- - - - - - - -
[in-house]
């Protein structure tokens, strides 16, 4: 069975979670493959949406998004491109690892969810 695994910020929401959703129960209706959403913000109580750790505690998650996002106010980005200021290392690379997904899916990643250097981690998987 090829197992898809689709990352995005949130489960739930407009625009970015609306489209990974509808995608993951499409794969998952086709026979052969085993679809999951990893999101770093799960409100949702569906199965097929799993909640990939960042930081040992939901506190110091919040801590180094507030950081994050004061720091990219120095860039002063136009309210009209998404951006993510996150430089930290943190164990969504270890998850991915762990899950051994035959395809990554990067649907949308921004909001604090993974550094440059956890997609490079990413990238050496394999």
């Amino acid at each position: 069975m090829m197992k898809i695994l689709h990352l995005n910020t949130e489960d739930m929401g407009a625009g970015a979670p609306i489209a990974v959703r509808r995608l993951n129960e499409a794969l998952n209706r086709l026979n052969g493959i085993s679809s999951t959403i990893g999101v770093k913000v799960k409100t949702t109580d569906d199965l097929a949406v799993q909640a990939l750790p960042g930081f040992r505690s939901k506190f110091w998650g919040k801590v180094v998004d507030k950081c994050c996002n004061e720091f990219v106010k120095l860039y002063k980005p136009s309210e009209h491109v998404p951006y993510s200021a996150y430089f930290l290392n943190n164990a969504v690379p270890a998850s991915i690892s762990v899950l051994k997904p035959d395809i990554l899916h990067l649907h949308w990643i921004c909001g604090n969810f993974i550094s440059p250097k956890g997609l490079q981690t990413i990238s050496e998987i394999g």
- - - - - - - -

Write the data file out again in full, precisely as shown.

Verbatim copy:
[in-house]
């Protein structure tokens, strides 16, 4: 069975979670493959949406998004491109690892969810 695994910020929401959703129960209706959403913000109580750790505690998650996002106010980005200021290392690379997904899916990643250097981690998987 090829197992898809689709990352995005949130489960739930407009625009970015609306489209990974509808995608993951499409794969998952086709026979052969085993679809999951990893999101770093799960409100949702569906199965097929799993909640990939960042930081040992939901506190110091919040801590180094507030950081994050004061720091990219120095860039002063136009309210009209998404951006993510996150430089930290943190164990969504270890998850991915762990899950051994035959395809990554990067649907949308921004909001604090993974550094440059956890997609490079990413990238050496394999």
């Amino acid at each position: 069975m090829m197992k898809i695994l689709h990352l995005n910020t949130e489960d739930m929401g407009a625009g970015a979670p609306i489209a990974v959703r509808r995608l993951n129960e499409a794969l998952n209706r086709l026979n052969g493959i085993s679809s999951t959403i990893g999101v770093k913000v799960k409100t949702t109580d569906d199965l097929a949406v799993q909640a990939l750790p960042g930081f040992r505690s939901k506190f110091w998650g919040k801590v180094v998004d507030k950081c994050c996002n004061e720091f990219v106010k120095l860039y002063k980005p136009s309210e009209h491109v998404p951006y993510s200021a996150y430089f930290l290392n943190n164990a969504v690379p270890a998850s991915i690892s762990v899950l051994k997904p035959d395809i990554l899916h990067l649907h949308w990643i921004c909001g604090n969810f993974i550094s440059p250097k956890g997609l490079q981690t990413i990238s050496e998987i394999g």